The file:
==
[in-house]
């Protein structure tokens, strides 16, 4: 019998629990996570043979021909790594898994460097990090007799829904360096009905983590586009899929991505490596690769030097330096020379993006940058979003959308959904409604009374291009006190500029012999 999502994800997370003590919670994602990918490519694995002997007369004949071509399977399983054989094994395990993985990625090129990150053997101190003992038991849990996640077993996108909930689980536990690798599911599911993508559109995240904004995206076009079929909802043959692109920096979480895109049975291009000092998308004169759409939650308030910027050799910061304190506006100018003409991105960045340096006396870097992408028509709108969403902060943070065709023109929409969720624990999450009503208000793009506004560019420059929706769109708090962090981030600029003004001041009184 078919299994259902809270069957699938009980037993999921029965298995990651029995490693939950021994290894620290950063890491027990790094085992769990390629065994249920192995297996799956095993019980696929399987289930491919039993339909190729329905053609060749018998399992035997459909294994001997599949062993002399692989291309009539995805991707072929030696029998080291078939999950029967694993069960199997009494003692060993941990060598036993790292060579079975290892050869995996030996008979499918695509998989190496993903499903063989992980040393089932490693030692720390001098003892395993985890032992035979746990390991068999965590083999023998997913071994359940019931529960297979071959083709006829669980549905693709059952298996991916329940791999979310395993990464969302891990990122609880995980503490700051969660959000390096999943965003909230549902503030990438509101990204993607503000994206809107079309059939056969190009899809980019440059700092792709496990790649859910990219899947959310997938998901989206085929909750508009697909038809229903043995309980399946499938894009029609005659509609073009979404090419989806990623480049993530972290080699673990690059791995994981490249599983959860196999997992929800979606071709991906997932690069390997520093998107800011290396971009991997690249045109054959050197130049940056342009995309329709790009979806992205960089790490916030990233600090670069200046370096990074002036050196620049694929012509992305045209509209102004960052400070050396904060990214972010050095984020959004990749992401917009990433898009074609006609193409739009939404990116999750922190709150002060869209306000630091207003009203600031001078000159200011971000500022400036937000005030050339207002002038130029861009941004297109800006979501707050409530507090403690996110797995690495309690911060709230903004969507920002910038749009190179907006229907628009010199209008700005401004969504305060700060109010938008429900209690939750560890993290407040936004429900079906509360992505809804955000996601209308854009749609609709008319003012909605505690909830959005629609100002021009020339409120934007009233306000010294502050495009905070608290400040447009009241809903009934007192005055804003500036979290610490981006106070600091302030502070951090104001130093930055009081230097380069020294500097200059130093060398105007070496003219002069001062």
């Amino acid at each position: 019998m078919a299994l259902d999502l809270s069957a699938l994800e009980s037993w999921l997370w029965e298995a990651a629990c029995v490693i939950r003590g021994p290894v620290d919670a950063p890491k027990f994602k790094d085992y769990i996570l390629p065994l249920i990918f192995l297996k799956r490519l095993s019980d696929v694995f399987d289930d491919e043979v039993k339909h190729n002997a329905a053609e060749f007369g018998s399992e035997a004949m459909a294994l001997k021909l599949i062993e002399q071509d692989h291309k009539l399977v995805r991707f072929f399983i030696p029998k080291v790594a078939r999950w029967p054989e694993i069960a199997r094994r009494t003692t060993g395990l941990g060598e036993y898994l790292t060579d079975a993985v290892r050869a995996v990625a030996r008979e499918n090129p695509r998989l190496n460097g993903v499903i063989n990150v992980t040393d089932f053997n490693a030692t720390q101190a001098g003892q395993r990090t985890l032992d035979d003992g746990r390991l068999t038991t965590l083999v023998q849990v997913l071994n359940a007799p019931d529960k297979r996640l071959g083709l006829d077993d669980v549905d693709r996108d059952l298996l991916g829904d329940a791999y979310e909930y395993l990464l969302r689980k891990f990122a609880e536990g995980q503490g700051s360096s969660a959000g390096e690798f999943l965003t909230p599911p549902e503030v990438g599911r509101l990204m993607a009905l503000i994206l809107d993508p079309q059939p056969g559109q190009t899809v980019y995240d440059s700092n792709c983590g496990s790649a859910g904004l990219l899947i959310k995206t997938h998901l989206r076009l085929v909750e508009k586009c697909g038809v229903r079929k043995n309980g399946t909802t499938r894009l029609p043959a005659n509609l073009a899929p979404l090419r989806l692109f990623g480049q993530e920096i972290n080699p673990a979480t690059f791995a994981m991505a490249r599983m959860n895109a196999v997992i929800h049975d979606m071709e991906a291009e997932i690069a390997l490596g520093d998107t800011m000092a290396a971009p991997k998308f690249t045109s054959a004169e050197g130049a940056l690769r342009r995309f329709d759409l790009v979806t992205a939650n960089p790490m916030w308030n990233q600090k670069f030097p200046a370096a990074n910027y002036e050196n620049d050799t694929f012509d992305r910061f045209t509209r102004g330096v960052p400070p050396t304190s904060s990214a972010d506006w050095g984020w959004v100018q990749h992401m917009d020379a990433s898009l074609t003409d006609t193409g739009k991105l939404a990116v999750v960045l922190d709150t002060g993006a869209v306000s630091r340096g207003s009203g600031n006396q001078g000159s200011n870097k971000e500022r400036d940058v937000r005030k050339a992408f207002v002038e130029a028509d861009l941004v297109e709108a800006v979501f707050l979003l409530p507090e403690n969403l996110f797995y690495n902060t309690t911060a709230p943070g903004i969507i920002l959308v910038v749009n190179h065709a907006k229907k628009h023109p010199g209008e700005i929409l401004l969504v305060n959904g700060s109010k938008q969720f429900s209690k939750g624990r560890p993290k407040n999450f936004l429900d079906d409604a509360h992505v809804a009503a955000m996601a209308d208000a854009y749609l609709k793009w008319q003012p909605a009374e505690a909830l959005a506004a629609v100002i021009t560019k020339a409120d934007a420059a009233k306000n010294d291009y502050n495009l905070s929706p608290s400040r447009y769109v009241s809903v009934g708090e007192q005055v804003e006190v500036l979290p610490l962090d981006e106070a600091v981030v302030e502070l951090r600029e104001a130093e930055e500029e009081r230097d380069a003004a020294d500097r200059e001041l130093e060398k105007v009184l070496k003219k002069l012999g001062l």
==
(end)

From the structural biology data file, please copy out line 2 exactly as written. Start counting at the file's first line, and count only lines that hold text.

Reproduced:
């Protein structure tokens, strides 16, 4: 019998629990996570043979021909790594898994460097990090007799829904360096009905983590586009899929991505490596690769030097330096020379993006940058979003959308959904409604009374291009006190500029012999 999502994800997370003590919670994602990918490519694995002997007369004949071509399977399983054989094994395990993985990625090129990150053997101190003992038991849990996640077993996108909930689980536990690798599911599911993508559109995240904004995206076009079929909802043959692109920096979480895109049975291009000092998308004169759409939650308030910027050799910061304190506006100018003409991105960045340096006396870097992408028509709108969403902060943070065709023109929409969720624990999450009503208000793009506004560019420059929706769109708090962090981030600029003004001041009184 078919299994259902809270069957699938009980037993999921029965298995990651029995490693939950021994290894620290950063890491027990790094085992769990390629065994249920192995297996799956095993019980696929399987289930491919039993339909190729329905053609060749018998399992035997459909294994001997599949062993002399692989291309009539995805991707072929030696029998080291078939999950029967694993069960199997009494003692060993941990060598036993790292060579079975290892050869995996030996008979499918695509998989190496993903499903063989992980040393089932490693030692720390001098003892395993985890032992035979746990390991068999965590083999023998997913071994359940019931529960297979071959083709006829669980549905693709059952298996991916329940791999979310395993990464969302891990990122609880995980503490700051969660959000390096999943965003909230549902503030990438509101990204993607503000994206809107079309059939056969190009899809980019440059700092792709496990790649859910990219899947959310997938998901989206085929909750508009697909038809229903043995309980399946499938894009029609005659509609073009979404090419989806990623480049993530972290080699673990690059791995994981490249599983959860196999997992929800979606071709991906997932690069390997520093998107800011290396971009991997690249045109054959050197130049940056342009995309329709790009979806992205960089790490916030990233600090670069200046370096990074002036050196620049694929012509992305045209509209102004960052400070050396904060990214972010050095984020959004990749992401917009990433898009074609006609193409739009939404990116999750922190709150002060869209306000630091207003009203600031001078000159200011971000500022400036937000005030050339207002002038130029861009941004297109800006979501707050409530507090403690996110797995690495309690911060709230903004969507920002910038749009190179907006229907628009010199209008700005401004969504305060700060109010938008429900209690939750560890993290407040936004429900079906509360992505809804955000996601209308854009749609609709008319003012909605505690909830959005629609100002021009020339409120934007009233306000010294502050495009905070608290400040447009009241809903009934007192005055804003500036979290610490981006106070600091302030502070951090104001130093930055009081230097380069020294500097200059130093060398105007070496003219002069001062």